“The Northeast is where the company believes, and we believe, that there is demand for this product,” he said. “From Boston to New York is an area that we believe has opportunity for growth in the midscale, extended-stay market. Then I think we’re also looking at markets on the west coast of Florida that we believe have opportunity and where the company currently doesn’t have a large footprint, so we look forward to working with the company in identifying both sites and specific markets to develop ESA 2.0.”
But Three Wall Capital and ESA haven’t come to terms on who will manage those next 15 hotels.
“We have not discussed ESA’s management, although presently they’re operating 25 hotels for us, and they are obviously a likely candidate to operate the new ESA 2.0s,” Kanders said, “but we haven’t had that detail of conversation as we haven’t identified specific sites yet for new development.”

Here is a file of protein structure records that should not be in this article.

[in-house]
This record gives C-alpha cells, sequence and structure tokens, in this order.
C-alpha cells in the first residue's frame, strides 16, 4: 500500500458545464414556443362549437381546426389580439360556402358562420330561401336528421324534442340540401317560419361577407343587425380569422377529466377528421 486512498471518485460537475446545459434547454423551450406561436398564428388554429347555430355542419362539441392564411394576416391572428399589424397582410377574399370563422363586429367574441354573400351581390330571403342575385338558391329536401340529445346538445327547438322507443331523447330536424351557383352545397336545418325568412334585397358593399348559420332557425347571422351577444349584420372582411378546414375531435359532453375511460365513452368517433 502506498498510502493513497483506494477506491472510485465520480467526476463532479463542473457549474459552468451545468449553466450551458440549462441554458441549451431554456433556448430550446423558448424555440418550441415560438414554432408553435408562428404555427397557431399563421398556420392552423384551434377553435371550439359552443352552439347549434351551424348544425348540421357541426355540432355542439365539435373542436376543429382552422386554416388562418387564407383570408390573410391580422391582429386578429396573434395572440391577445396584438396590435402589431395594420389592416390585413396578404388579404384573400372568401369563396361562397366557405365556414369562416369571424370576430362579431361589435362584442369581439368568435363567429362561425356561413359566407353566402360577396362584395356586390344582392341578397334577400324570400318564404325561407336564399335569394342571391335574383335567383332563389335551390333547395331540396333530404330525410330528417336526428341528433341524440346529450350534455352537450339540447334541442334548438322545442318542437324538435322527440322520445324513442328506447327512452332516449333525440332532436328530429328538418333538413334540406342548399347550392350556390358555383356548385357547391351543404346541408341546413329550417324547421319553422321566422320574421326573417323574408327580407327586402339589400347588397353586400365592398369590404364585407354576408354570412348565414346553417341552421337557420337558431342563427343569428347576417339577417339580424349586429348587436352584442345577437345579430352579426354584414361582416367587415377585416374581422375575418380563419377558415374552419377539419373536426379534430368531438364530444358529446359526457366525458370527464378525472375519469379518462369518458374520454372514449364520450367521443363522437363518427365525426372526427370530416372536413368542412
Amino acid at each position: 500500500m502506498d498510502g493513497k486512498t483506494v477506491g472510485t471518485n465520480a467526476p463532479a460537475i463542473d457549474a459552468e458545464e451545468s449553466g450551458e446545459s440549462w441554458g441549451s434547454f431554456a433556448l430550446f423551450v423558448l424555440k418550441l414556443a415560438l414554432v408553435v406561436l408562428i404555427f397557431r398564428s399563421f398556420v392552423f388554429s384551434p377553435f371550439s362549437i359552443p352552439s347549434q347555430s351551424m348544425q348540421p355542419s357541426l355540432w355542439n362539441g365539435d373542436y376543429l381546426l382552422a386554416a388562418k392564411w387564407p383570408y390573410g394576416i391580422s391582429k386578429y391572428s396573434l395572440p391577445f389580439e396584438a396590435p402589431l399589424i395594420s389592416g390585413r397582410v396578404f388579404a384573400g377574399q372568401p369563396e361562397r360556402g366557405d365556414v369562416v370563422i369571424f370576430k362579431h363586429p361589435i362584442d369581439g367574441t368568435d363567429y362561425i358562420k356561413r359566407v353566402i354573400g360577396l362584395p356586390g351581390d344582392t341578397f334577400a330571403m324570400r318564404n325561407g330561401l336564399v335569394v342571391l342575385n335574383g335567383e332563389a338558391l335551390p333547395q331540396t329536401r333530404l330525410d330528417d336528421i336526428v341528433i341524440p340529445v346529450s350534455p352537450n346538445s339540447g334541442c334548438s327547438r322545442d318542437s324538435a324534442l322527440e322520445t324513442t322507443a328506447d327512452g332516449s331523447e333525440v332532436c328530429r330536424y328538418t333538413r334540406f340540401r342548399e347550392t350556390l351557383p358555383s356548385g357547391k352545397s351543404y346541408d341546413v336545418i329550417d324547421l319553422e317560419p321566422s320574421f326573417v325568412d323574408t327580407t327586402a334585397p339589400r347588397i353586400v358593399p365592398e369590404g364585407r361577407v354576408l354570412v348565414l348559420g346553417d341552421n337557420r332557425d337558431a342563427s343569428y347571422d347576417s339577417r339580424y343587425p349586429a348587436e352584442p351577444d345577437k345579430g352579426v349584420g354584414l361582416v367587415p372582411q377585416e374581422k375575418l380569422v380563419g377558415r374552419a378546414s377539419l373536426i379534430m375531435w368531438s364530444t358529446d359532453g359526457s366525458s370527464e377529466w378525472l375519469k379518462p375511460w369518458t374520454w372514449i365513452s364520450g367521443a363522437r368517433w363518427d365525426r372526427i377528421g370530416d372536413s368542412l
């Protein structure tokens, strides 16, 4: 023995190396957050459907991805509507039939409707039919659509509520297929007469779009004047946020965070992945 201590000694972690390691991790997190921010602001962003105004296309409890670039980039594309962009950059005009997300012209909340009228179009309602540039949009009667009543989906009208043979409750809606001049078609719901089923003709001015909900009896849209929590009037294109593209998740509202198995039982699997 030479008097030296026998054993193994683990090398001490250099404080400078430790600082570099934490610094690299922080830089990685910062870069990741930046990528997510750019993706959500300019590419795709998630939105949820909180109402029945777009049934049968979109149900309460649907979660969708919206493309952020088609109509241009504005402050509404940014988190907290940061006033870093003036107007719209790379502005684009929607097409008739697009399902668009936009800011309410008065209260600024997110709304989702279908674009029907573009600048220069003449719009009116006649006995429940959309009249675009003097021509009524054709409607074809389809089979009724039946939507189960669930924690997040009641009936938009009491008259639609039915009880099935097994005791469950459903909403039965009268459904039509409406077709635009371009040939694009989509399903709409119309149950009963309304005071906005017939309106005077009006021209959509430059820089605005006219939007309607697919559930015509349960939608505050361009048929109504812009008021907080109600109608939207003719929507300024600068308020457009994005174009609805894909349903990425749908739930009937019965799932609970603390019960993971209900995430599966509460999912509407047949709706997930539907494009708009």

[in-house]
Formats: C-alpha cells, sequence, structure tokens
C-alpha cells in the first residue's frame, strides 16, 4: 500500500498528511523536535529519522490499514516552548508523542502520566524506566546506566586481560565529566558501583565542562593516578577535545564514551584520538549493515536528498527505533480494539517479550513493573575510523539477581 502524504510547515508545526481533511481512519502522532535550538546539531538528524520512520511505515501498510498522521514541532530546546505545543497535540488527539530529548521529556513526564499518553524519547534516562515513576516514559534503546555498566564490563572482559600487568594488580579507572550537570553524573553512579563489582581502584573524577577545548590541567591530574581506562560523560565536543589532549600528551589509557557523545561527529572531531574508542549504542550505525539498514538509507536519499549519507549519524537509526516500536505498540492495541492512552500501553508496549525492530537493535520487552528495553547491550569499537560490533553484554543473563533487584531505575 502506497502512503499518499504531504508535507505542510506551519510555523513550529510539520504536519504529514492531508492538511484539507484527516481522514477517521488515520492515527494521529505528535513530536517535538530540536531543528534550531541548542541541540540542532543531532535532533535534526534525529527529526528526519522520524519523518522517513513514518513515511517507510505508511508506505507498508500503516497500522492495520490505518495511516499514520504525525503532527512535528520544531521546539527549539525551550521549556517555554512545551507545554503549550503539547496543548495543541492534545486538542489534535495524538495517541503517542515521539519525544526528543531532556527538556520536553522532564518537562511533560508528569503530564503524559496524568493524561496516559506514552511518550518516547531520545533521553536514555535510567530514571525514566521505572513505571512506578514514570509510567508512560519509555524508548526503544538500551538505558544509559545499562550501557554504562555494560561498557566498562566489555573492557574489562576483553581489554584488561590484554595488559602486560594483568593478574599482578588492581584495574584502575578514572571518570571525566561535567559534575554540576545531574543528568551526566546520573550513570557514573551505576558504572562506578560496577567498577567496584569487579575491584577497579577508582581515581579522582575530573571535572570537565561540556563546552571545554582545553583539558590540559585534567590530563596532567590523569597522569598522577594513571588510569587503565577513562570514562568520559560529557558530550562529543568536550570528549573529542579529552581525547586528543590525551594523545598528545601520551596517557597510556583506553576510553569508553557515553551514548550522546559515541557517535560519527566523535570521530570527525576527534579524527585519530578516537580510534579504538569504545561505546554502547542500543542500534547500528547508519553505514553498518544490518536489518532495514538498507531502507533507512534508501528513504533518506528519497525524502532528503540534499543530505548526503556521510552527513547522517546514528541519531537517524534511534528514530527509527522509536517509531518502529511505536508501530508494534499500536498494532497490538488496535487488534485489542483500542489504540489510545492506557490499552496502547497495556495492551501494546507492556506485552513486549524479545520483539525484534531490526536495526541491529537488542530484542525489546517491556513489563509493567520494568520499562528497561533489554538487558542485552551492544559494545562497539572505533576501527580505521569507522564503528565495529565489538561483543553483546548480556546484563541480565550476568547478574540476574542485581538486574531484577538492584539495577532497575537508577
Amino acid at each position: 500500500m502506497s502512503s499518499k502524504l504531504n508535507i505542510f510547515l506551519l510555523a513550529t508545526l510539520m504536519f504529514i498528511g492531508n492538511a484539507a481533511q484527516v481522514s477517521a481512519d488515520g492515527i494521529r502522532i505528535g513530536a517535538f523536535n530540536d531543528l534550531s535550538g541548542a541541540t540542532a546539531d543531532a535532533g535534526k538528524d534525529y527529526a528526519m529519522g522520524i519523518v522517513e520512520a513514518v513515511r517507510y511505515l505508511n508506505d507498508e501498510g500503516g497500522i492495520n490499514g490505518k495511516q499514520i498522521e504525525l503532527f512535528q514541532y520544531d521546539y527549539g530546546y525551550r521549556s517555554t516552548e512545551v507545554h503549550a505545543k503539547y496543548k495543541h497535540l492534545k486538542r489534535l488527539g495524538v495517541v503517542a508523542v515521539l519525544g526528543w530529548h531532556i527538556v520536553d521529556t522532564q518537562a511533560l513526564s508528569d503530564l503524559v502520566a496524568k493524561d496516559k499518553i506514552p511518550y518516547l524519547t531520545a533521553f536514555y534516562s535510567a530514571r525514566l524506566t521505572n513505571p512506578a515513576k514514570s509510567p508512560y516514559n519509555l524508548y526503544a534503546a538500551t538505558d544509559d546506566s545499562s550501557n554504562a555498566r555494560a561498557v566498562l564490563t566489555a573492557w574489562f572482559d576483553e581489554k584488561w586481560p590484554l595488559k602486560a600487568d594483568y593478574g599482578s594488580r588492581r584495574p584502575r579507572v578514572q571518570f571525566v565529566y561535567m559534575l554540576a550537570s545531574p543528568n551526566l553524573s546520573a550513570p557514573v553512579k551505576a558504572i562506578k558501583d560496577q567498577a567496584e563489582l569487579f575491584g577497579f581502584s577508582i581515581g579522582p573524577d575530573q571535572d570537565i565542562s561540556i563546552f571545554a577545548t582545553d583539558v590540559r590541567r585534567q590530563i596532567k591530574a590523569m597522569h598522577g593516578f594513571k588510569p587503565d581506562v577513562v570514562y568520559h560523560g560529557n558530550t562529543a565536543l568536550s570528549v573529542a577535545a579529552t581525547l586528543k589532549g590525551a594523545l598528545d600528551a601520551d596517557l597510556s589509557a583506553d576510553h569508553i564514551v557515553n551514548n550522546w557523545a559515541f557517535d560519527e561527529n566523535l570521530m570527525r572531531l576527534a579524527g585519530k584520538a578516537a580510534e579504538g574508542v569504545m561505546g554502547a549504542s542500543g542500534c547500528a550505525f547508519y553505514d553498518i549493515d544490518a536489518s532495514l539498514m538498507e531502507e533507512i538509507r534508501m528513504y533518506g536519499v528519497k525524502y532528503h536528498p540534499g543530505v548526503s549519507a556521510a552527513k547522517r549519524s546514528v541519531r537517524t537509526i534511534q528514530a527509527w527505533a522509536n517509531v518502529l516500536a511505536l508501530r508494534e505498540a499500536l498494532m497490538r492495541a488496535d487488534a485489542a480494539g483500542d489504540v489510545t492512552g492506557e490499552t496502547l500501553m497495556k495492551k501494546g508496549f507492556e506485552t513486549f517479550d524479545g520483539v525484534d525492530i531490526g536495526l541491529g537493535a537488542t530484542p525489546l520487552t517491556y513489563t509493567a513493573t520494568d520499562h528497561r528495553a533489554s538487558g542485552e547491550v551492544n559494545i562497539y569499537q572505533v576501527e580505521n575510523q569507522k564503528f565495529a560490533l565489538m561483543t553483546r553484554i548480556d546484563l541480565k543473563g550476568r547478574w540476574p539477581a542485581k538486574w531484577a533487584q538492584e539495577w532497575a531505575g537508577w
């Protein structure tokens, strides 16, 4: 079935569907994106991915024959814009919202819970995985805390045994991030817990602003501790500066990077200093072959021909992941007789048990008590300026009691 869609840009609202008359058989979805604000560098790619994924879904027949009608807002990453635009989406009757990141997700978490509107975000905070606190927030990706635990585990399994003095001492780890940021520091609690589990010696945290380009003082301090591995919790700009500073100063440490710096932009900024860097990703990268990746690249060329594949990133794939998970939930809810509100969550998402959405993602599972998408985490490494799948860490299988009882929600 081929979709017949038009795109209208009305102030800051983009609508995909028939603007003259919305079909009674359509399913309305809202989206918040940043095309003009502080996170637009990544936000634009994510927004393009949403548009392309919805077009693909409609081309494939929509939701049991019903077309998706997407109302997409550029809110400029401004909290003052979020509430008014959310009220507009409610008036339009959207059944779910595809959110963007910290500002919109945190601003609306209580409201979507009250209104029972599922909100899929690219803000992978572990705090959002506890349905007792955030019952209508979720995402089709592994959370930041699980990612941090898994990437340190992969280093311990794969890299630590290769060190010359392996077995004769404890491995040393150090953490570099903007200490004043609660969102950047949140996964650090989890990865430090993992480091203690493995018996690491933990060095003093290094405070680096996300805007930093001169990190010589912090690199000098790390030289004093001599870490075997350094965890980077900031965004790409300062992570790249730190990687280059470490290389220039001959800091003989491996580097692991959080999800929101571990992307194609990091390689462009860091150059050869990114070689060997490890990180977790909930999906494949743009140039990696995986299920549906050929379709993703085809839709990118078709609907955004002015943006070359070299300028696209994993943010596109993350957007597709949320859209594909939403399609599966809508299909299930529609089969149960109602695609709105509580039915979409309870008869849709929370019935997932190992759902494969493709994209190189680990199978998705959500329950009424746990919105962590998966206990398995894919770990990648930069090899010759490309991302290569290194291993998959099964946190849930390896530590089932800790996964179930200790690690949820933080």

Alderman and Kanders agreed the level of investment activity in the extended-stay space is a sign of the segment’s good health. Kanders added the return on investment is “significantly better than that of select-service assets.”
“When you look at the investor pool that has been in the extended-stay space and is today—guys like Barry Sternlicht, Centerbridge, Paulsen, Blackstone—these are sophisticated smart investors,” Kanders said. “The fact that they continue to be interested in this space, I think, speaks volumes in how successful this space can be and will ultimately be.”
Alderman said the timing of the deal is also a great start to the tenure of new ESA President and CEO Jonathan Halkyard.
“I think it’s a very good start, a very good kickoff to the first full quarter of Jonathan’s administration now,” Alderman said. “Alan came down to meet with Jonathan before the transaction closed, and we’ll do a post-closing celebration as well at some point in time. It just happened to fall right at earnings. As far as the excitement of ESA to finally have consummated something we’ve been working on for a long time with Alan, it might seem like it took forever, but really it’s about setting up our future third-party owners for success, and Jonathan is very happy to welcome that first batch in.”